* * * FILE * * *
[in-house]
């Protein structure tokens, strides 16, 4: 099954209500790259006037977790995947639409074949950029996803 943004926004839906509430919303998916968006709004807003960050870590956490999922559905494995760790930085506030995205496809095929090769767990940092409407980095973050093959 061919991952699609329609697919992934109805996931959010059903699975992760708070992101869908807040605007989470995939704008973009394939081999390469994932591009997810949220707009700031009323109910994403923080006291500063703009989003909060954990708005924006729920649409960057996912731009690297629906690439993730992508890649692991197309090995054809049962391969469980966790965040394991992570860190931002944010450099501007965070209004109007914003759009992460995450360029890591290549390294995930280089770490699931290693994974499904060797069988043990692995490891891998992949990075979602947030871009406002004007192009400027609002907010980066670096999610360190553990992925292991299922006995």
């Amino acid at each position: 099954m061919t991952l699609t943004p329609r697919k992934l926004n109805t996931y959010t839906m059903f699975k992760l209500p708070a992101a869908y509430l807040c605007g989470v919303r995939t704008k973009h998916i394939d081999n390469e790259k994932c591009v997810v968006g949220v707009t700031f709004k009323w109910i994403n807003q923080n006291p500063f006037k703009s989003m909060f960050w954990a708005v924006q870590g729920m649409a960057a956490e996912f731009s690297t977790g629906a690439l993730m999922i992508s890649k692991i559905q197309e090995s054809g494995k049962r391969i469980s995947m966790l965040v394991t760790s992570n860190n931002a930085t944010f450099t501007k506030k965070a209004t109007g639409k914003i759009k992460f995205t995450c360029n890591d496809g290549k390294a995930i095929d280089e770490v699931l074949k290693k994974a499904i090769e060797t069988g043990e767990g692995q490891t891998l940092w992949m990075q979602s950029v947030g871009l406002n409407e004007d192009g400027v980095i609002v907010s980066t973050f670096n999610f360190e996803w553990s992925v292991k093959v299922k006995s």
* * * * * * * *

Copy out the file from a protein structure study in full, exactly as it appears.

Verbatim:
[in-house]
């Protein structure tokens, strides 16, 4: 099954209500790259006037977790995947639409074949950029996803 943004926004839906509430919303998916968006709004807003960050870590956490999922559905494995760790930085506030995205496809095929090769767990940092409407980095973050093959 061919991952699609329609697919992934109805996931959010059903699975992760708070992101869908807040605007989470995939704008973009394939081999390469994932591009997810949220707009700031009323109910994403923080006291500063703009989003909060954990708005924006729920649409960057996912731009690297629906690439993730992508890649692991197309090995054809049962391969469980966790965040394991992570860190931002944010450099501007965070209004109007914003759009992460995450360029890591290549390294995930280089770490699931290693994974499904060797069988043990692995490891891998992949990075979602947030871009406002004007192009400027609002907010980066670096999610360190553990992925292991299922006995």
């Amino acid at each position: 099954m061919t991952l699609t943004p329609r697919k992934l926004n109805t996931y959010t839906m059903f699975k992760l209500p708070a992101a869908y509430l807040c605007g989470v919303r995939t704008k973009h998916i394939d081999n390469e790259k994932c591009v997810v968006g949220v707009t700031f709004k009323w109910i994403n807003q923080n006291p500063f006037k703009s989003m909060f960050w954990a708005v924006q870590g729920m649409a960057a956490e996912f731009s690297t977790g629906a690439l993730m999922i992508s890649k692991i559905q197309e090995s054809g494995k049962r391969i469980s995947m966790l965040v394991t760790s992570n860190n931002a930085t944010f450099t501007k506030k965070a209004t109007g639409k914003i759009k992460f995205t995450c360029n890591d496809g290549k390294a995930i095929d280089e770490v699931l074949k290693k994974a499904i090769e060797t069988g043990e767990g692995q490891t891998l940092w992949m990075q979602s950029v947030g871009l406002n409407e004007d192009g400027v980095i609002v907010s980066t973050f670096n999610f360190e996803w553990s992925v292991k093959v299922k006995s």